By Thursday, Daly was in. Nick Price withdrew to be with wife Sue for the birth of the couple's first child. Daly had shown some promise and made some money during the summer, but nobody paid much attention to a journeyman who had missed 11 of 23 cuts. Daly was fortunate to take on Price's afternoon tee time; also, Big John inherited Price's caddie, Jeff "Squeaky" Medlin, one of the best. Daly had not seen Crooked Stick, let alone played a practice round. But Medlin was meticulous about his job.

"But it was difficult to club John, because I'd never seen a guy hit the ball like he hits it," Medlin said of Daly, who shot 69, to land two strokes shy of first round leaders Kenny Knox and Ian Woosnam. When Daly posted a 67 to seize the 36-hole advantage, he shed his anonymity � forever, as it turned out. After Saturday's 69, he was up by three and had virtually taken over Crooked Stick with his game and his demeanor.

"Kill It!" Those were the words frequently uttered by Medlin, and Daly gladly obliged, reducing a dogleg such as No. 14 to driver-wedge while peers required middle irons. An instant celebrity, Daly was invited that evening to attend an Indianapolis Colts' exhibition game. He was introduced at the 50-yard line and received the royal treatment "as though I had already won." Robert Irsay, the Colts' owner, offered to suit Daly up and have him attempt a field goal, but Big John declined.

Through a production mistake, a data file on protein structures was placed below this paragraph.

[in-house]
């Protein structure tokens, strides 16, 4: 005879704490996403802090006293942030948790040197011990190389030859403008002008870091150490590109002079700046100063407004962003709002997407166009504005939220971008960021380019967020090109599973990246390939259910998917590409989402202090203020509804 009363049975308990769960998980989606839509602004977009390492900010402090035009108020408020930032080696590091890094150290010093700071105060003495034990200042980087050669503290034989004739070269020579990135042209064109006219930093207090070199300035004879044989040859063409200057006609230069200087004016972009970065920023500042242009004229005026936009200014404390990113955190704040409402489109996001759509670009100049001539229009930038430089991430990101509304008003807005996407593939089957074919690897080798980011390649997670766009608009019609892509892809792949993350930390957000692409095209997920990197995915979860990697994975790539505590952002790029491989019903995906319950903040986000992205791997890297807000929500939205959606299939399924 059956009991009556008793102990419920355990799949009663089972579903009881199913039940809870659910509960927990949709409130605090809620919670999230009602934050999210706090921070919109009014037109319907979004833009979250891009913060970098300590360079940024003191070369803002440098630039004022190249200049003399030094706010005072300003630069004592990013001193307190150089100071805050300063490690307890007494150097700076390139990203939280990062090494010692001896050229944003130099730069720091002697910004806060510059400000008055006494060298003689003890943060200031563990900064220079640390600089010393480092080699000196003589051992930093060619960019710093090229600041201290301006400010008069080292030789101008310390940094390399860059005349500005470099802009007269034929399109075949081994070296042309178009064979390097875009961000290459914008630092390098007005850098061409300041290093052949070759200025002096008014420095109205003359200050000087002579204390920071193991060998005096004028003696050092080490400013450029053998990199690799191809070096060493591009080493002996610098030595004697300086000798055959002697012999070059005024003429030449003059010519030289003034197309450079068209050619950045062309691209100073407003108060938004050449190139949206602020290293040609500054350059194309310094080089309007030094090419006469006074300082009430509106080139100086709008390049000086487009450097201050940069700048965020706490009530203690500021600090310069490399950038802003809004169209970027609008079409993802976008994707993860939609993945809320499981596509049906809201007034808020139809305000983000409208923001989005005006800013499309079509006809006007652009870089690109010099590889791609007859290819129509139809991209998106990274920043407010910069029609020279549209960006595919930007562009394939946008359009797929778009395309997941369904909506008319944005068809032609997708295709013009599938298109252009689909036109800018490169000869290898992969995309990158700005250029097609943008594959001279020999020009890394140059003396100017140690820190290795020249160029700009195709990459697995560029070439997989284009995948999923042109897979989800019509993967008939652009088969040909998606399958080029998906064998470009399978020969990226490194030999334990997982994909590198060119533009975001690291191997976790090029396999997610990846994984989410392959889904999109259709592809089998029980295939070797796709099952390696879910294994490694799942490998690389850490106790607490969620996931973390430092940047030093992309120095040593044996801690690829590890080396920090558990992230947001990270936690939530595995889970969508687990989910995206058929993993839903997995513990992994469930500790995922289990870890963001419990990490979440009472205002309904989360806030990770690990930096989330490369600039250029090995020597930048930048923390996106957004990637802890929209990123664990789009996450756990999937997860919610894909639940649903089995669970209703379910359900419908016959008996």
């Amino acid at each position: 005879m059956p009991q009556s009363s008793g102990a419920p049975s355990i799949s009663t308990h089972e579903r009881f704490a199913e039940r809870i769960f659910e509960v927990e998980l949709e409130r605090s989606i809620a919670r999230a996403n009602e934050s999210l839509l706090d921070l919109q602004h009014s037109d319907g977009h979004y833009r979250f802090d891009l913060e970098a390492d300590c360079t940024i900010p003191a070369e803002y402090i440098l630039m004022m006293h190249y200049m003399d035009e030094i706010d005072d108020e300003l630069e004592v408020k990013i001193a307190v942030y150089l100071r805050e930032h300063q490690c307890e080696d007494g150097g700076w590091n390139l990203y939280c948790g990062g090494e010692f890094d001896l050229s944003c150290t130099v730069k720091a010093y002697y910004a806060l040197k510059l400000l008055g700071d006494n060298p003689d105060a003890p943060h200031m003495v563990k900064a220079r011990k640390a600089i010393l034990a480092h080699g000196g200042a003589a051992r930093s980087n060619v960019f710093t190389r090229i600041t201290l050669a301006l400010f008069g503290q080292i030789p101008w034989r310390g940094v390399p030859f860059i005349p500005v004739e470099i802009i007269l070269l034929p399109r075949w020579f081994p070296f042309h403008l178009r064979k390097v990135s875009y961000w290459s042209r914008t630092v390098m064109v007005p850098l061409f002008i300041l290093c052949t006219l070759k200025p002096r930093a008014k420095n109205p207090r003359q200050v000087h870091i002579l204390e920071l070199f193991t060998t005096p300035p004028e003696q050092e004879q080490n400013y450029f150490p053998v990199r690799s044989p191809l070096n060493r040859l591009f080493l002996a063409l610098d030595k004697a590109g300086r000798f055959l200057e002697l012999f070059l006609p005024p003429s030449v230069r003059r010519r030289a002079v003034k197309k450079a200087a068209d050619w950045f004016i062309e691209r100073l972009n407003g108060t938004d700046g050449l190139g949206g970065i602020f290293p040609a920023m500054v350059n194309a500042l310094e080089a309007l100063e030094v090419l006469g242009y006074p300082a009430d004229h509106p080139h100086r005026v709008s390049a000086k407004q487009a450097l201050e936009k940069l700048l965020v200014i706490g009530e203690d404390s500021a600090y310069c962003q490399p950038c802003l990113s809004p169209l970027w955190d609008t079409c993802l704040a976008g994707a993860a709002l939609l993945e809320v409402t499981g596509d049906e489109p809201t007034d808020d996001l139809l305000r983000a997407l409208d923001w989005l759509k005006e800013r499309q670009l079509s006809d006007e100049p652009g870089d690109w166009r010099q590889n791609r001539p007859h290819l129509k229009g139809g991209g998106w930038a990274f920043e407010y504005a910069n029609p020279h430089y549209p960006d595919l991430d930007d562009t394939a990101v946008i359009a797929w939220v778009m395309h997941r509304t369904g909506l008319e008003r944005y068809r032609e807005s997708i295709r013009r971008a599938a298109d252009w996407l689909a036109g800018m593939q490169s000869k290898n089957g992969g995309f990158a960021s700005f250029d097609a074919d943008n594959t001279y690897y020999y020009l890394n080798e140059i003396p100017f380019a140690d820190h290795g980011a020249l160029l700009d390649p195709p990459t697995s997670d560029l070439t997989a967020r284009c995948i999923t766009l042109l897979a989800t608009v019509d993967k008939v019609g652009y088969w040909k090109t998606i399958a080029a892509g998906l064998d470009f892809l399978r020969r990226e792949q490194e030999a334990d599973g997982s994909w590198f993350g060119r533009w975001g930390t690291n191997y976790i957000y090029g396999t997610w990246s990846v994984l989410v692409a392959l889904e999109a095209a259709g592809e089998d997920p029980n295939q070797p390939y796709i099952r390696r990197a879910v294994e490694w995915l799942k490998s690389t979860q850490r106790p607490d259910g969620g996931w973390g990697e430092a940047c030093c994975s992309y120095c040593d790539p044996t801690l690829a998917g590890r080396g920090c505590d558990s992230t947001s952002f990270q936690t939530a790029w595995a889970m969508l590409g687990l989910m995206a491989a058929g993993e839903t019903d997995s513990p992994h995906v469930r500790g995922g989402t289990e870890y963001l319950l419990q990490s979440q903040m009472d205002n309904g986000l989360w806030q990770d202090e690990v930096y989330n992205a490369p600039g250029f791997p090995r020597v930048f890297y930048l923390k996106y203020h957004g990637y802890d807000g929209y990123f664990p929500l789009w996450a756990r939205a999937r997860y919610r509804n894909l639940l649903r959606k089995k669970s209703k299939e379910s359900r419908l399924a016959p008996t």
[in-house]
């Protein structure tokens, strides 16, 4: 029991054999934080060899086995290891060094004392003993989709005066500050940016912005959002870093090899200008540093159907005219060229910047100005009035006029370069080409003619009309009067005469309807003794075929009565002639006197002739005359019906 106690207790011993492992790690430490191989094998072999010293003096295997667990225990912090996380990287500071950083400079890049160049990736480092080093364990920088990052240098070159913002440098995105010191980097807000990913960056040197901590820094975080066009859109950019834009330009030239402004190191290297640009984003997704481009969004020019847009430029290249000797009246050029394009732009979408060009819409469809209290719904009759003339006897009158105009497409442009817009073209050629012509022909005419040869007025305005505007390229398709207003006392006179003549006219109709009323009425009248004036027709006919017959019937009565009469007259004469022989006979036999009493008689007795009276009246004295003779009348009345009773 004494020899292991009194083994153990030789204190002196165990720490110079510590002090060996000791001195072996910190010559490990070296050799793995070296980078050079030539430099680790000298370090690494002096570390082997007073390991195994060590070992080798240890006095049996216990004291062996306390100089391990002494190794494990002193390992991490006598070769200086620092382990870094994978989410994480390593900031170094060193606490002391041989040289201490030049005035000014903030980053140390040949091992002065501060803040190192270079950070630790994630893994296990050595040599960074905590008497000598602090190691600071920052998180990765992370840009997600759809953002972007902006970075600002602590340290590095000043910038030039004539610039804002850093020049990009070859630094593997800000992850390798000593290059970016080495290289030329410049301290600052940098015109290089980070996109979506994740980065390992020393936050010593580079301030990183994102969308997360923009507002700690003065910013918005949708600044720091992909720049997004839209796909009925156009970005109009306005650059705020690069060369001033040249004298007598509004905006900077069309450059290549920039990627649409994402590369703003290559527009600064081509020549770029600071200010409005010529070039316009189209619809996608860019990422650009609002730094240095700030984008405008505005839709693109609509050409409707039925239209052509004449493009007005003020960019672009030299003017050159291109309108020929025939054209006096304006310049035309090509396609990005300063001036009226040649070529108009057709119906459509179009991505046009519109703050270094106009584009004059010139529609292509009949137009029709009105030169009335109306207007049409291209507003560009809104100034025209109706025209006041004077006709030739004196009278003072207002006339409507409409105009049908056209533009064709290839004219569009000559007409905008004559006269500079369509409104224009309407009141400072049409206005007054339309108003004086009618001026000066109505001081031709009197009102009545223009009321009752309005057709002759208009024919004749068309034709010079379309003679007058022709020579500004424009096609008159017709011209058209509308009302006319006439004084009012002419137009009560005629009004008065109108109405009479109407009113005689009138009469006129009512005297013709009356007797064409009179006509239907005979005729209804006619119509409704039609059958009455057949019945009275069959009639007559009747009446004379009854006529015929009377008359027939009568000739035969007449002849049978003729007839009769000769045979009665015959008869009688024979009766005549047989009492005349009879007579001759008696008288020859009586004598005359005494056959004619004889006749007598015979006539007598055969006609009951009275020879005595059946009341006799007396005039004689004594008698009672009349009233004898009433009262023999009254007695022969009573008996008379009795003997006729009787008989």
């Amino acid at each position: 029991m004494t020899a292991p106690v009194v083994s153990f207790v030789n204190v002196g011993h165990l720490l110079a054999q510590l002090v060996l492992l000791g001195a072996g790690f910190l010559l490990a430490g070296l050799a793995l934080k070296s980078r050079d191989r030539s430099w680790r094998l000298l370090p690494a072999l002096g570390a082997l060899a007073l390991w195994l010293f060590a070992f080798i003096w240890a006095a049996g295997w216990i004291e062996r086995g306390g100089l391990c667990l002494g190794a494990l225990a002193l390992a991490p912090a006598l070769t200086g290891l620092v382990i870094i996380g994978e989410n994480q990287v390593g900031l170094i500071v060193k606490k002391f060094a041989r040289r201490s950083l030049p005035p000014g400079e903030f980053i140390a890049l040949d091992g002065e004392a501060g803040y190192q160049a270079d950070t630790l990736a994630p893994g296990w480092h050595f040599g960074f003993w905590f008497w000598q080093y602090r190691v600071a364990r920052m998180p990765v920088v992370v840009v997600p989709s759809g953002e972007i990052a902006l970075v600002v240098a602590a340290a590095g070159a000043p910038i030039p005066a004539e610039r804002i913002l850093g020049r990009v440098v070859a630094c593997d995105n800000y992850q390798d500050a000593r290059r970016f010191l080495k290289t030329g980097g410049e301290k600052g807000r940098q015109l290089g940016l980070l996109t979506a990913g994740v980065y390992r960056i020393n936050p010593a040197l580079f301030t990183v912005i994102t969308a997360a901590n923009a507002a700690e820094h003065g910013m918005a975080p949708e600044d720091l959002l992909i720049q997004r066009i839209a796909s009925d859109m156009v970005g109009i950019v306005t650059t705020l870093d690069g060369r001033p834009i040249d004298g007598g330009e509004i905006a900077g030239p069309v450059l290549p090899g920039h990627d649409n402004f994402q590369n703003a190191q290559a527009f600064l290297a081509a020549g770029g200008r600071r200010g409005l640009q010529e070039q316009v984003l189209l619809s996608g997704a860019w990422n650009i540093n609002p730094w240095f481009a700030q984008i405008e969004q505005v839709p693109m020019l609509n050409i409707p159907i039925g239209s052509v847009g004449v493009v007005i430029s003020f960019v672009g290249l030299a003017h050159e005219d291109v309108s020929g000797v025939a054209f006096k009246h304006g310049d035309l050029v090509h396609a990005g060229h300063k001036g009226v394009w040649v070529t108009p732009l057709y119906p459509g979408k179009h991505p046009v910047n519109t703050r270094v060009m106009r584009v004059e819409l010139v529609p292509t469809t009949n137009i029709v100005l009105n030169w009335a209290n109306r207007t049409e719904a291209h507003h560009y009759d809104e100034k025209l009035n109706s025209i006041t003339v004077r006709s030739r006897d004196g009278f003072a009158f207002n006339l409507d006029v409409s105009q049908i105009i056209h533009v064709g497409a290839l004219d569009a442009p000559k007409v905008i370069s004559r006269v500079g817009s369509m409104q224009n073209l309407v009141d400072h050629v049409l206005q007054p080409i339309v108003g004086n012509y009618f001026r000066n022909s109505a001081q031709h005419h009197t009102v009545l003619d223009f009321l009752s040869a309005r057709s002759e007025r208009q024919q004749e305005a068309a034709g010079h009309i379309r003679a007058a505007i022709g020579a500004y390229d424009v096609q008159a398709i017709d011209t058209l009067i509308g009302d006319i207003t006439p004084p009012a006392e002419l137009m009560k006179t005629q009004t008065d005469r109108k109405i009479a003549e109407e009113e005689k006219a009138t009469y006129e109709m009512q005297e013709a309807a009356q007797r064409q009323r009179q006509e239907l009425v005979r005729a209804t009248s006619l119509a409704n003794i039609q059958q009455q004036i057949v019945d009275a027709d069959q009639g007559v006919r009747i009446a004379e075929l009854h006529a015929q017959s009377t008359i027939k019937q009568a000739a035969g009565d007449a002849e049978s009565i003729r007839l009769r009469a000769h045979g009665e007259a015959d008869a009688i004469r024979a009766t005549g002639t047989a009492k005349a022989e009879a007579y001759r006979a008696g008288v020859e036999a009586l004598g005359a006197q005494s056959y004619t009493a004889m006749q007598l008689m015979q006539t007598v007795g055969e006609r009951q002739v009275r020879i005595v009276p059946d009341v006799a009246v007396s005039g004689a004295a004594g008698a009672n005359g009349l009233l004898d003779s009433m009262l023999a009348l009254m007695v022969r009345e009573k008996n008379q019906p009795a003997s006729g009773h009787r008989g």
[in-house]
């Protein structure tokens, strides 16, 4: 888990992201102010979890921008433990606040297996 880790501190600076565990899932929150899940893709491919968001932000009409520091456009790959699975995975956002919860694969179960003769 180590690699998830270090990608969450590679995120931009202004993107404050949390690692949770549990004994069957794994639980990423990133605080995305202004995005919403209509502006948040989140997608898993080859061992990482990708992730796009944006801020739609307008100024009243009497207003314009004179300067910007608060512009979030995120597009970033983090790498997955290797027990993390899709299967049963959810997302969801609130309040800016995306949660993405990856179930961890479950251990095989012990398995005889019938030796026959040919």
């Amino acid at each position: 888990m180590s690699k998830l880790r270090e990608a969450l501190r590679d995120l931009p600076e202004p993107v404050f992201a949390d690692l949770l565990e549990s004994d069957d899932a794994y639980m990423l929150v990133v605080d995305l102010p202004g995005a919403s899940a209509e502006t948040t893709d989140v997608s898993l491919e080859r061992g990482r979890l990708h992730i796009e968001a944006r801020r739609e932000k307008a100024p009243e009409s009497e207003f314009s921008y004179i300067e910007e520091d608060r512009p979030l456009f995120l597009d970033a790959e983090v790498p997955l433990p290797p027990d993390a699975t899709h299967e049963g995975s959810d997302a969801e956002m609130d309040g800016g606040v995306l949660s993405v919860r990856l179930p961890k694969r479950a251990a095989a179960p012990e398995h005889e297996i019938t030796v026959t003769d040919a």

Mickelson interview

Phil Mickelson talks about his 10-birdie third round at the BMW Championship.

On Sunday, Daly drew thousands to view a Cinderella story. He won with at 12-under 276. As he waddled up the 18th fairway, Daly waved to fans who waved back. He had unveiled his "grip it and rip it" style, to such an extent that his soft hands and magnificent short game were overlooked. The myth is that Daly took it past parallel and bludgeoned Crooked Stick to submission; the truth is that he sank many an important putt.

Big John also showed another side that week. On Thursday, a violent storm produced lighting that killed Tom Weaver, 39, as he ran for his car. When Daly learned of the tragedy and the two daughters left behind � Emily, 12, and Karen, 8 � he said he felt personally responsible. Upon accepting his $230,000 winner's check, Big John immediately designated $30,000 for the girls' college educations.

Daly shunned publicity about his largesse and refrained from reaching out to the family lest he stir sad memories. But Dee, Weaver's widow, and her second husband, Steve, contacted Daly 15 years later to inform him of the girls' progress. And diplomas. Soon after, they met for the first time. "A lot of people make promises, but not everybody comes through like John," said Dee. "He wasn't a rich man when he won. He was just starting out. But his gesture was from the heart."

John Daly has his demons, but in 1991, he proved he is also a compulsive giver.

Bob Verdi is a freelance columnist for PGATOUR.COM. His views do not necessarily represent the views of the PGA TOUR.